Reviews of Rag & Bone Buffet

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Rag & Bone Buffet, Rare Cuts And Leftovers

Compilations of rare music do one of two things for a band: focus on either the good or the bad. With a group as consistently solid as XTC, you know that it can only be the former. Rag And Bone Buffet brings together songs from across their entire career, reaching all the way back to 1978 on 'Looking For Footprints.' Some old hits - 'Ten Feet Tall' and 'Respectable Street' - lure in those looking for an alternative glimpse at past memories, but true XTC fans will have quite a bit of new stuff to add to the palate.

Doug Mash

Rag & Bone Buffet
Virgin (U.K. Import)

XTC's "Rag & Bone Buffet" isn't a "Greatest Hits" package per se, but with wonderfully quirky songcrafters like XTC, their "leftovers" are often more fun than any "Greatest Hits" package can be, making this collection a must-have for anyone interested in finding the true rough-edged soul of the band. Like R.E.M.'s "Dead Letter Office," this is a collection of spin-offs, alternate takes and B-Sides, that never saw the light of radio, but have put many a smile on the face of devotees like myself who previously had to spend a load of time and cash in finding them.

Subtitled "Rare Cuts and Leftovers," "Buffet" includes such tasty treats as "The Three Wise Men's" "Thanks For Christmas," by far the best new-wave Christmas tune (sorry, Waitresses fans!), written by the same guy who wrote "Dear God." BBC versions of "Another Satellite" and "Scissor Man" provide stark readings when compared to their album version counterparts, and there are B-Sides galore that other lesser bands would be proud to call singles. A feast of fun that's actually filling despite its leftover status.

--Doug Mash

Chicago Tribune
Thursday, September 19, 1991
TEMPO Home Entertainment...Recordings
by Greg Dunlap

XTC Rag & Bone Buffet (Rare Cuts & Leftovers) (Geffen) * * *

Like all compilations of rare cuts and B-sides, this album has its ups and downs. The Todd Rundgren-produced "Extrovert" beats anything XTC did with him on Skylarking by a mile, and other tracks like "Tissue Tigers" and "Scissor Man" show conclusively why the jagged tense rhythms and hyperactive songwriting of Colin Moulding and Andy Partridge have brought XTC a growing base of fans for the past decade. However, it's pretty obvious why the boring "I Need Protection" didn't make it onto any finished products, and while the two Christmas tracks are kind of neat, they pale in comparison to the furious energy of a cut like "Strange Tales, Strange Tails." The un-initiated should look back to the White Music or Black Sea LP's before picking this up, but Rag & Bone Buffet is a must for all XTC fans.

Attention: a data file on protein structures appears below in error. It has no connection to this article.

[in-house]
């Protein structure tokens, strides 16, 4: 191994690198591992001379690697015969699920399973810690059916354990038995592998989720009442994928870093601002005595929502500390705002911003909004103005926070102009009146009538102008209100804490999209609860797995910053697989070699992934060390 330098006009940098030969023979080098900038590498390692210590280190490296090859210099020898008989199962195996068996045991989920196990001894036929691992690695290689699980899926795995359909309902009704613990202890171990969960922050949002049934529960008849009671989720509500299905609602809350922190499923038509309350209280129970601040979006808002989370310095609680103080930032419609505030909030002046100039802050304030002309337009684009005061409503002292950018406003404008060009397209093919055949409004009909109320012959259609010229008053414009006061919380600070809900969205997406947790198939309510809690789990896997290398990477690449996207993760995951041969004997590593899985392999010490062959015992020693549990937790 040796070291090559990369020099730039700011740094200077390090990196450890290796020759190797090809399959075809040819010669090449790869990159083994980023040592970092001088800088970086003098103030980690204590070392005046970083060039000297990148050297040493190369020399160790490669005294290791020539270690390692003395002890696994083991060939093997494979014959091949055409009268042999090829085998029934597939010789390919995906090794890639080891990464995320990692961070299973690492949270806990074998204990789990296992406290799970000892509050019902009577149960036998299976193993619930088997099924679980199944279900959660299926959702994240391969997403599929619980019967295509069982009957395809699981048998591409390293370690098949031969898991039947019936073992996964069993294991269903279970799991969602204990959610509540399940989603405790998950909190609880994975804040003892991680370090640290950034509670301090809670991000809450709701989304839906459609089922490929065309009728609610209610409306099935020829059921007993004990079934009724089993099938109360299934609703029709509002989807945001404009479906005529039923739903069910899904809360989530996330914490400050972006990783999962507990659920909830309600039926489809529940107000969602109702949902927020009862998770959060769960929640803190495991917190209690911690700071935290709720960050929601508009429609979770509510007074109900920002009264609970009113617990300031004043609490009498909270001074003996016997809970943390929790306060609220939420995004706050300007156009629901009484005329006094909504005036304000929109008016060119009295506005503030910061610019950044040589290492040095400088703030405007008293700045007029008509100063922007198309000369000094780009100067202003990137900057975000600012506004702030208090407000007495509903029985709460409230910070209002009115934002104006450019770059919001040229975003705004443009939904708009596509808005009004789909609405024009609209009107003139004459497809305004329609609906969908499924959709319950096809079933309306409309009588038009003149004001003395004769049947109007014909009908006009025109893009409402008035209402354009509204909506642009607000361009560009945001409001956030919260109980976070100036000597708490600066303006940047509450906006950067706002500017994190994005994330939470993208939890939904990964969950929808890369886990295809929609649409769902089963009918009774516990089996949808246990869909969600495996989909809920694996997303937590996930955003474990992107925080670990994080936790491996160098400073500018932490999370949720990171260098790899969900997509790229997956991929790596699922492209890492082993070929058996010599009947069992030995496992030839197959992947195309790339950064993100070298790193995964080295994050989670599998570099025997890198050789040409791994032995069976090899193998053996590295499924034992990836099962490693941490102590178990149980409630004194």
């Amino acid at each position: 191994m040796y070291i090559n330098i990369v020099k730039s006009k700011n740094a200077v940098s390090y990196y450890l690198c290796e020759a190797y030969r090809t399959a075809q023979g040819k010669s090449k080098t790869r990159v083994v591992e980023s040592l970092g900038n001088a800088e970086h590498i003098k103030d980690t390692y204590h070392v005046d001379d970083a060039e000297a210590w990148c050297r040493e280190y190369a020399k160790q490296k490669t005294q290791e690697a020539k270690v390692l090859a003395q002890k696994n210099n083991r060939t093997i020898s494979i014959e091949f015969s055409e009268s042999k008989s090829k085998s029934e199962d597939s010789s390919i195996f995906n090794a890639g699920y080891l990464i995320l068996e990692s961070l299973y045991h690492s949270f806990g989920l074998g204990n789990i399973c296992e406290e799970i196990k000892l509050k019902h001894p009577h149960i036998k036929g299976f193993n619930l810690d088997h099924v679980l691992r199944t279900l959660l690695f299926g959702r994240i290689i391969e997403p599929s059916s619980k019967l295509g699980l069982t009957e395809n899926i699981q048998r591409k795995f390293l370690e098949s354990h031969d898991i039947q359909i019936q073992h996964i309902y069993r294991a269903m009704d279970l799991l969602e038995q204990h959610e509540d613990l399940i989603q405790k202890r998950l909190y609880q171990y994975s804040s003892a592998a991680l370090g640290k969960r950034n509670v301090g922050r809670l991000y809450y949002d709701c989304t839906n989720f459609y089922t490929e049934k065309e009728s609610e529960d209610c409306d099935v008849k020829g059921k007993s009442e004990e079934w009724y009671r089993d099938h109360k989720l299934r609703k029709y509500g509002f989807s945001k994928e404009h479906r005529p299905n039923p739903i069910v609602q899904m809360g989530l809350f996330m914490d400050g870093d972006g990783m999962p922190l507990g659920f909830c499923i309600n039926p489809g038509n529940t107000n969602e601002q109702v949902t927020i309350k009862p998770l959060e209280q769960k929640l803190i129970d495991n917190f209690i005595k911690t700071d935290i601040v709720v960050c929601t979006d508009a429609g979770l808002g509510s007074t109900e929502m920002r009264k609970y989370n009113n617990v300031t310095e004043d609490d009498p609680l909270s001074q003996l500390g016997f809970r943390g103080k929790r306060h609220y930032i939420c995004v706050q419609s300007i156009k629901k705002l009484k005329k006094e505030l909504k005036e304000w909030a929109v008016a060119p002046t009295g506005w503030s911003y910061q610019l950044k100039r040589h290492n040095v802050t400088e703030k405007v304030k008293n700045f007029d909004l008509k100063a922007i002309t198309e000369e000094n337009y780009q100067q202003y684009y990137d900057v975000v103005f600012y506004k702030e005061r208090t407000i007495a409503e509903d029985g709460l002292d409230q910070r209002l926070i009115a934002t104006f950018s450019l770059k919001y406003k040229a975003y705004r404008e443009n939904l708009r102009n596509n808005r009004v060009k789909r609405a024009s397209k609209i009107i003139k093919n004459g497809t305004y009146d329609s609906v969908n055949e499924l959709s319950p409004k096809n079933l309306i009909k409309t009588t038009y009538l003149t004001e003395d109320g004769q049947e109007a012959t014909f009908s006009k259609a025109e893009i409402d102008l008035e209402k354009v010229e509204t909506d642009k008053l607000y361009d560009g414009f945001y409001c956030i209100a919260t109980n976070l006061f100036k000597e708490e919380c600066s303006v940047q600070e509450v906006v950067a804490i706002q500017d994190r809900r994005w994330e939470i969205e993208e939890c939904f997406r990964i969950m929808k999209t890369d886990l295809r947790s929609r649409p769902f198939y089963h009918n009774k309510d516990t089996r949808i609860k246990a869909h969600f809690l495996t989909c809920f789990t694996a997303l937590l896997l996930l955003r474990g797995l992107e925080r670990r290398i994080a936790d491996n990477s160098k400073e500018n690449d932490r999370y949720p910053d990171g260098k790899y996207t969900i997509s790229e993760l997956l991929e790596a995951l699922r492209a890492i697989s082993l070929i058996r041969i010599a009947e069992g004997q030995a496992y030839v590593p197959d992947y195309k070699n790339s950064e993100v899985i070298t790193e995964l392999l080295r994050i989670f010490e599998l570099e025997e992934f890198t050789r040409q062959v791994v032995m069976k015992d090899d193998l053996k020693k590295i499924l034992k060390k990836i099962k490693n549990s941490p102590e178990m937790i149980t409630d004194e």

[Thanks to David Crosby]

Chicago Tribune
Friday, July 12, 1991
Take 2
New albums
by Chris Heim


XTC circa 1980: Scraps from the past on Buffet.

Recycling may be a fashionable idea, but it isn't a new one. Grandma and Grandpa remember the old paper drives, while across the ocean in England the rag and bone man, who collected bits of clothes and bones to be resold, was long a familiar figure.

Recycling has a long history in the music business as well, and in keeping with that tradition, British avant-popmeisters XTC have just released Rag 'N' Bone Buffet (Geffen). The album serves up scraps from a decade's worth of XTC exertions. Like any pick through the garbage heap, it offers both surprising and valuable discoveries and outright trash. But when the band is as witty and inventive as this one, even the throwaways have a certain charm.

Included in the Buffet are 24 B-sides, alternate takes, tracks that never quite made it onto an album and other oddities. "Looking for Footprints," the oldest song in the set (1978), was originally recorded for but never appeared on the band's second album, Go 2.

"Mermaid Smiling" was briefly on the Skylarking album, but when the B-side, "Dear God," became a left-field hit, the "Mermaid" had to make way for "God" in subsequent pressings. An electric version of one of the band's first hits, "Ten Feet Tall"; a dub version of "Roads Girdle the Globe"; a live performance of "Scissor Man"; and a vocal version of "Happy Families," which made a cameo appearance as an instrumental on the radio in the film She's Having a Baby, are among the tracks that have been saved from the dustbin of musical history. Speaking of history, the set concludes with a clever little number called "History of Rock 'N' Roll," which wittily and quite successfully summarizes four decades of rock in all of 19 seconds.

Rag 'N' Bone Buffet is the 11th U.S. release for XTC and comes on the heels of a feast of reissues. Geffen recently brought out the band's first five albums (White Music, Go 2, Drums and Wires, Black Sea, Mummer) on CD and added bonus tracks not on the original albums to each.

[Thanks to David Crosby]

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15 September 2019